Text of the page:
In Any Resemblance to Actual Persons, Living or Dead, Is Entirely Coincidental, Tom Mendicino describes his own experience with Hal, a married man looking for discreet sex with men on the side and how he was the inspiration for a character in his first novel.
Mark Canavera learns that his lover, Ousmane, is having a virtual relationship in Complicity. He remembers his own affair that occurred just a few months before and even though Mark’s transgression was worse, the impact is the same. Will they be able to forgive each other? I liked the glimpse of life and troubles in West Africa.
In Turbulence, Chuck Willman shows how lies and deception impact everyone involved.
Some people think that it’s perfectly acceptable to “fuck around” during periods of extended absence. Of course, for such relationships to work there has to be openness, honesty and a set of ground rules. Allen Mack’s Just Wally and Me was a lighthearted, warm and funny story that made me smile.
Rob believes he’s an actor, even though he hasn’t worked in many years. Infidelity can break hearts…so can unfulfilled dreams. David Pratt’s Way Off explores the challenges of professional acting and a relationship in turmoil. This was a very sad story.
Morris Hartman is a lawyer…and a huge fan of author Perry Brass. He’s also straight, married and in the process of coming out. Perry is intrigued by this man, even though he has had disappointing experiences with fans in the past. They meet and have an affair. It’s not so simple. A Pitiless Love uncovers the emotional pain that can be suffered by the one who cheats.
Paul Alan Fahey’s Where Are You Going To? shows how the music you listen to can define special moments in your life.
I loved Jeff Mann’s Thomas. This is a really sad and lovely story that explores a man’s overwhelming pain and emotions from loving someone who doesn’t love him back. Time does not always heal wounds.
In Erik Orrantia’s Ballad Echoes, Erik feels responsible for taking care of his HIV+ lover even though their love has died. He falls for another man who is not so perfect either, but he manages to learn from his mistakes and move on. Relationships can never be perfect, because people are not. I hope Erik is happy.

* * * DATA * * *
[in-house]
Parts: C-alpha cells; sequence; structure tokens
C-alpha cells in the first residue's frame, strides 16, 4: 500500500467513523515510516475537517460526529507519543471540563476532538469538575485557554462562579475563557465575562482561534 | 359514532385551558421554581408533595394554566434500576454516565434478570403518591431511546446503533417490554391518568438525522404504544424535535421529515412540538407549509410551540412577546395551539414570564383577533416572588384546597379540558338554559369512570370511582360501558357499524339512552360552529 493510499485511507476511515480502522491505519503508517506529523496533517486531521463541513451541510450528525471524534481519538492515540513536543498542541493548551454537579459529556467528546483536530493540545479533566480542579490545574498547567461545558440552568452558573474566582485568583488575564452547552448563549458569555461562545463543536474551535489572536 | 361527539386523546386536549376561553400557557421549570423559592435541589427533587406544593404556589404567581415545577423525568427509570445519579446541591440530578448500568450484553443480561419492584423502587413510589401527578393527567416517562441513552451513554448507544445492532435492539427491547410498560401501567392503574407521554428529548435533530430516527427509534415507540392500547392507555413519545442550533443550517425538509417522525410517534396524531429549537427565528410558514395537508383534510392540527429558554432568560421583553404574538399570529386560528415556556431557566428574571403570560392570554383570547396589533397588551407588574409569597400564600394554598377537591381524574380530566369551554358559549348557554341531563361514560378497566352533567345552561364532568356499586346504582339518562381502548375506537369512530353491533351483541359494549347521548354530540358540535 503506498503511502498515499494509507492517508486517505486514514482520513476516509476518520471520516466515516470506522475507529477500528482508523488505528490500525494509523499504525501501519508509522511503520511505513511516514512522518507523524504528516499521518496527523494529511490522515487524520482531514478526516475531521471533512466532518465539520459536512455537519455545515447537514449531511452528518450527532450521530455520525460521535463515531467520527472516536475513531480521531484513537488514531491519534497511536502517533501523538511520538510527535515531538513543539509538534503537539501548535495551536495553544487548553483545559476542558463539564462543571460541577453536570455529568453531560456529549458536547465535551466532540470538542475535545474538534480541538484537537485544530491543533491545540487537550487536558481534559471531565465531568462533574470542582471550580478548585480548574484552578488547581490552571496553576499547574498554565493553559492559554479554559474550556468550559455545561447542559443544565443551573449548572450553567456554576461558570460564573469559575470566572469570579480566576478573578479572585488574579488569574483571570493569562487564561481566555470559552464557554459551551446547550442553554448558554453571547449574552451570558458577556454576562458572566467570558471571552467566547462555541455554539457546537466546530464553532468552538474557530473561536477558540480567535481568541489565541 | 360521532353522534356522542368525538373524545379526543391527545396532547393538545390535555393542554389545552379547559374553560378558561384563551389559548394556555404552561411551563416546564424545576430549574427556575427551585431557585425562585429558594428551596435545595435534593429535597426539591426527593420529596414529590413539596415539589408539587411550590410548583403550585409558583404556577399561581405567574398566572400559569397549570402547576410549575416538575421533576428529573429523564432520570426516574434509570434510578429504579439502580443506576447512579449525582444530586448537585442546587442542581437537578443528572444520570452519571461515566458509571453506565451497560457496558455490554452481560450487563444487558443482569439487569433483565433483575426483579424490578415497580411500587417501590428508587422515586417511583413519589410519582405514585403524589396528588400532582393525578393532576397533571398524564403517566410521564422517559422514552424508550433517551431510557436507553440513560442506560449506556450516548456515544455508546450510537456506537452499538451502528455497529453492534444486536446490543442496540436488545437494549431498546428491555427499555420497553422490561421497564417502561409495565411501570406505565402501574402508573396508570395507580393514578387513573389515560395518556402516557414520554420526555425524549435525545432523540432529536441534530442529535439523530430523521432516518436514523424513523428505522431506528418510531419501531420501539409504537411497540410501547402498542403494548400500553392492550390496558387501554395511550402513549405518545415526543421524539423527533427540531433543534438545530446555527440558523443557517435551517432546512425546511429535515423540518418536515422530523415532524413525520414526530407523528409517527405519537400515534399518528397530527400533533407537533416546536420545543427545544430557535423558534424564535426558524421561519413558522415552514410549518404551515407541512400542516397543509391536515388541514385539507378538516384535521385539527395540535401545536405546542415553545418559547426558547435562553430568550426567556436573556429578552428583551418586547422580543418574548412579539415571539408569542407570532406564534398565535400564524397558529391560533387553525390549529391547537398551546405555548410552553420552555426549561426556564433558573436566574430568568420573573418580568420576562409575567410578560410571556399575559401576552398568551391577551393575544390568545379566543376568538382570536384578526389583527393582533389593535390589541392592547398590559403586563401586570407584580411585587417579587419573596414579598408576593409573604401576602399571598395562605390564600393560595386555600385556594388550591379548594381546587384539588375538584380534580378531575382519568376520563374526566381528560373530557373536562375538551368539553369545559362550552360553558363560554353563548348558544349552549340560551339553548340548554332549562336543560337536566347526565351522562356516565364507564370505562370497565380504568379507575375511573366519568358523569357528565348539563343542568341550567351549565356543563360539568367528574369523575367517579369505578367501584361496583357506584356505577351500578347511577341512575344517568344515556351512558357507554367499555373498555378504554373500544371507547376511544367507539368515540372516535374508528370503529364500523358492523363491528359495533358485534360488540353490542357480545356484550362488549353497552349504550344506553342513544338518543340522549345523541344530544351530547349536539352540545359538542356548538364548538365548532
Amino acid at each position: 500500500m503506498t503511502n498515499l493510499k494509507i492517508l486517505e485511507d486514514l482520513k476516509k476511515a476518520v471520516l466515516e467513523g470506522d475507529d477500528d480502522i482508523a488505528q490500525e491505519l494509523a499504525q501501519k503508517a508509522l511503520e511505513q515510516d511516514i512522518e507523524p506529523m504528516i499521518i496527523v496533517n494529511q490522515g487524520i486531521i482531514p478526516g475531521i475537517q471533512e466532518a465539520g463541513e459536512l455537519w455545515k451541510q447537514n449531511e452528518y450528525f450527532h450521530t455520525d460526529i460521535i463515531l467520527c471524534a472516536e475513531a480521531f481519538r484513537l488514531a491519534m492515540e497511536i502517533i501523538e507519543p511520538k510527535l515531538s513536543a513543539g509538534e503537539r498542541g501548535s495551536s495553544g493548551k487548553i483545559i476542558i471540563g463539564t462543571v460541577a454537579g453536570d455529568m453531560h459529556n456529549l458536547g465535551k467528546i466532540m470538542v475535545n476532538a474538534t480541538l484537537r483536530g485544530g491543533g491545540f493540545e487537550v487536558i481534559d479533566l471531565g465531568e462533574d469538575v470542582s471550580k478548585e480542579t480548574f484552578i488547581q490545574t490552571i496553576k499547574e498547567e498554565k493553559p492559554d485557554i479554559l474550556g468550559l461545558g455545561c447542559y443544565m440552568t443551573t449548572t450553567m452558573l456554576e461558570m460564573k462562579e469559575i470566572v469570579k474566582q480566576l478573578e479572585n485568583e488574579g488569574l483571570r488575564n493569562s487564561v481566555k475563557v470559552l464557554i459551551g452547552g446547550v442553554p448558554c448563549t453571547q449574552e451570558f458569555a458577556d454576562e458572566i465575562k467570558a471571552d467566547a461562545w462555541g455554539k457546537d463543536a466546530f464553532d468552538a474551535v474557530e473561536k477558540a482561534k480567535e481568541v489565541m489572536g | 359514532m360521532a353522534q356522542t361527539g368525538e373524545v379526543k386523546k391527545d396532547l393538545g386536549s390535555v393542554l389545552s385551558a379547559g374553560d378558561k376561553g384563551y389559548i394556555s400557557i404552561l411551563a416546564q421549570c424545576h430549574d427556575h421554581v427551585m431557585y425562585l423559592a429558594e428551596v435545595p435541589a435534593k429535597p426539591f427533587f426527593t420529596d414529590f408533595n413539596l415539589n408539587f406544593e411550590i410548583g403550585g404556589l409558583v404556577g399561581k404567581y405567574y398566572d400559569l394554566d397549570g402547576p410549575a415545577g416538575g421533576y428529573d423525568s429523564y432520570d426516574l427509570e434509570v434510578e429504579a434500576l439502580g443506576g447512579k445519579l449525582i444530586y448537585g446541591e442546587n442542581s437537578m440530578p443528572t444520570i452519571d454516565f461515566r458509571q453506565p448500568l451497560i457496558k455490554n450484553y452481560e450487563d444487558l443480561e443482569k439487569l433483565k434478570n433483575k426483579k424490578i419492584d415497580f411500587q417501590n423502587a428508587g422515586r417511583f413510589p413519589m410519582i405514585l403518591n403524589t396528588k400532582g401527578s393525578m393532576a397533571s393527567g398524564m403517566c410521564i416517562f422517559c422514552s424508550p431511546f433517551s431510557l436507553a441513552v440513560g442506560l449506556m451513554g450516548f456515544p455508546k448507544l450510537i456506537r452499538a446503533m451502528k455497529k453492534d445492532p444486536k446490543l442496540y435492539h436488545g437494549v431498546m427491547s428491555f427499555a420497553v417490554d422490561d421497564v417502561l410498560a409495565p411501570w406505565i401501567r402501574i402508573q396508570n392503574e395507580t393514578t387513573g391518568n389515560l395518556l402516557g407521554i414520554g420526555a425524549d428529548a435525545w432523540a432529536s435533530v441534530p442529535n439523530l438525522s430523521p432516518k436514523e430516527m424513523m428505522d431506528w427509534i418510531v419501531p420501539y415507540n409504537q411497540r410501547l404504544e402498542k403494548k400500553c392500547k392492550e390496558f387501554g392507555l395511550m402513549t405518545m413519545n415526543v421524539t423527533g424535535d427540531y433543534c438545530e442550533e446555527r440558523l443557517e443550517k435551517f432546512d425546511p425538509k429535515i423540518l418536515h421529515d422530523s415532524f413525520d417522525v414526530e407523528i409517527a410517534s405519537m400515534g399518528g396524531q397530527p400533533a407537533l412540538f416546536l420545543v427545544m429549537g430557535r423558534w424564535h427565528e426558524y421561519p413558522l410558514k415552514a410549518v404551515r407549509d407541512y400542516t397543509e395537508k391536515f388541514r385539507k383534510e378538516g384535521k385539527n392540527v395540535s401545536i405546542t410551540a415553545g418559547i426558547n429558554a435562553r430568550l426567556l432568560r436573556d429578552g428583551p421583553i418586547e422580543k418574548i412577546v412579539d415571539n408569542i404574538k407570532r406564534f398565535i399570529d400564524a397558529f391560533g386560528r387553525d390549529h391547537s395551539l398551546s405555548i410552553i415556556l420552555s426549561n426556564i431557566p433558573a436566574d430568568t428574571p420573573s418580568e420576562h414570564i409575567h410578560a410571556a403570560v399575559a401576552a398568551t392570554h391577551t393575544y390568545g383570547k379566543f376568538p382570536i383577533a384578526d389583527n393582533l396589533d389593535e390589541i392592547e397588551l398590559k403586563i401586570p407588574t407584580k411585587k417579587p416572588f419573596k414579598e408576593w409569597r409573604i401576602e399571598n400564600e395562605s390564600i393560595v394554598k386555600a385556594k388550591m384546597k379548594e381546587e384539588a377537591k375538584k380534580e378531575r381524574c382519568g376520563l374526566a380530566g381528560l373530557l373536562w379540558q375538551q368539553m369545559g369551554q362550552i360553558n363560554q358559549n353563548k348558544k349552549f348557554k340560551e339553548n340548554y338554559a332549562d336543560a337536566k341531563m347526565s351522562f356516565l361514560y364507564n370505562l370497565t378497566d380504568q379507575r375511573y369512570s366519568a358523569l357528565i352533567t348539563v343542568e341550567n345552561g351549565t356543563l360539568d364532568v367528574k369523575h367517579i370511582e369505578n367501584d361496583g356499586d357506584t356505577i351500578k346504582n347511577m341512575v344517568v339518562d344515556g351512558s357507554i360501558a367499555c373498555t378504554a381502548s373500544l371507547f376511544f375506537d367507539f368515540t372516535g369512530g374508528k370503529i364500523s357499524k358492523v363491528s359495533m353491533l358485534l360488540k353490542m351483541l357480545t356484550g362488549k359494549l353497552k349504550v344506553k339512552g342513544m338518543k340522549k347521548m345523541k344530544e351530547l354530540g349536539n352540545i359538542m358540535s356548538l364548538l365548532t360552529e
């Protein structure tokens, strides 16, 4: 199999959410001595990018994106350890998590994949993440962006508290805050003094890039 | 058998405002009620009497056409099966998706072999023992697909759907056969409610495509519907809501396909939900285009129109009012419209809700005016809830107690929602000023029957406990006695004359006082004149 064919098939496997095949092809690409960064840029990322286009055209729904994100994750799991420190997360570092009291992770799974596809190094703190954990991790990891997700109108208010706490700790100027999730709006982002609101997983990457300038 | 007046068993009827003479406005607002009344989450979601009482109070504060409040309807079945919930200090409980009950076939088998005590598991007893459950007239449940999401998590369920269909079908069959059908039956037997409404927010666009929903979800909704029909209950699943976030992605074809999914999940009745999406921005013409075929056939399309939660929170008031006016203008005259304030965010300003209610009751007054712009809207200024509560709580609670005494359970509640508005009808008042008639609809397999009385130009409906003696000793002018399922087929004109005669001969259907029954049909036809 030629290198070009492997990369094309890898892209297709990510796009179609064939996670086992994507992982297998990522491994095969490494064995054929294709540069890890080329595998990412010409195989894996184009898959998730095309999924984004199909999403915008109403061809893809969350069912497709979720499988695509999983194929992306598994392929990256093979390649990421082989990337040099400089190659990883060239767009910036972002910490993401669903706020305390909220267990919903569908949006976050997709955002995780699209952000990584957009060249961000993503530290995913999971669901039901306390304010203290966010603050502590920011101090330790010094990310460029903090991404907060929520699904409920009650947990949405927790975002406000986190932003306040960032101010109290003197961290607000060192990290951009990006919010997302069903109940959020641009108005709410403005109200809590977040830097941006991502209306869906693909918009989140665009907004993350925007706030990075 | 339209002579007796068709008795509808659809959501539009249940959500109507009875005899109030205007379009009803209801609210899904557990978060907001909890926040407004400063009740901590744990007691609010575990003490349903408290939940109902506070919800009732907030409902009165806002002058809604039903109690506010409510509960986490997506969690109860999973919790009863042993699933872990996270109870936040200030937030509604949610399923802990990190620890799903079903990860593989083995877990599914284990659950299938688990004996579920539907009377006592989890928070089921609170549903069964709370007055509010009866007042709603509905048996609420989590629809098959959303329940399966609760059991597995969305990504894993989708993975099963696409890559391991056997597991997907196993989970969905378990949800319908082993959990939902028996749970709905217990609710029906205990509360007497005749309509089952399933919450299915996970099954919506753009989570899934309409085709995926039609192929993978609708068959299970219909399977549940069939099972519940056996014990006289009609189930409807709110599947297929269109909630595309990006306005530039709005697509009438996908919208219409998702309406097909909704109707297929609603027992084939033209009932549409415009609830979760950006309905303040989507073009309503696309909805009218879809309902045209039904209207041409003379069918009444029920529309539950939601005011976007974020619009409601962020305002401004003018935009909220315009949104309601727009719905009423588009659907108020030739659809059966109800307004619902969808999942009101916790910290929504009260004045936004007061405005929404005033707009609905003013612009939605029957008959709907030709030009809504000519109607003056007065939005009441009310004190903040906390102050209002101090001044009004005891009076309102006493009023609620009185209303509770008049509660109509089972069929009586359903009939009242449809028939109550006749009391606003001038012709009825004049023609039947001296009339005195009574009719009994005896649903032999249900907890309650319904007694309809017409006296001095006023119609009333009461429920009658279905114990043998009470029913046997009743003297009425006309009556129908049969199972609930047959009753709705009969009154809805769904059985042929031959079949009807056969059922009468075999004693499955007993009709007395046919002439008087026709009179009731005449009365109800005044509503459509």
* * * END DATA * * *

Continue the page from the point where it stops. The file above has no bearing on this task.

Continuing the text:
In Philip Dean Walker’s The Other Side of the Game, Phil has had his eyes on a buff dude at the gym for over two years. He has a vibrant online life and a boyfriend, but that doesn’t stop Phil from making a date with him. The two men have an affair while Drew’s boyfriend is studying abroad. The boyfriend returns, but Phil is unable to let go.
In the sexy Three’s A Charm, Wes Hartley talks about how he met his 16-year-old boyfriend, Riley, while he was in a relationship with the boy’s uncle, Ronny. Riley is not out yet, and is looking for a sexual mentor. This consists of no more than friendly head and sleepovers. Once Riley gains his confidence and skill, he comes out to his uncle and meets Tanner, a hot number close to his own age. The sleepovers continue…
Lewis DeSimone conveys the intense passion and overwhelming emotions of first love in Last Tango in Cambridge. This is a beautiful and heartfelt story.
William Henderson’s You Without Me is a very intriguing story told in the second-person point of view about an unhappily married man who does not reveal this fact to his new lover. His lover slips back into old ways. I liked the intimate feel of this story.
Rodney Ross and his partner have been together 30 years. In And Then There Was One, he tells amusing tales about the couples they know whose relationships failed. Wisely, they have chosen not to take sides.
Felice Picano’s The Child, is not about a child at all, but about a man who was the author’s partner’s “other man.” In the 70’s, gay relationships were open until HIV began to change things. This story deals with illness, death, grief and the messiness associated with it.
In A Brief History of the Divorce Party, the party was originally a holiday party until Rob Byrnes’ partner announced he was in love with someone else. It doesn’t have to end up badly. Time passes and life changes. Couples who have had history together can still be good friends and learn from their mistakes.
I enjoyed every single one of these personal stories and loved how they explored the complexities of relationships with humor, warmth and sensitivity.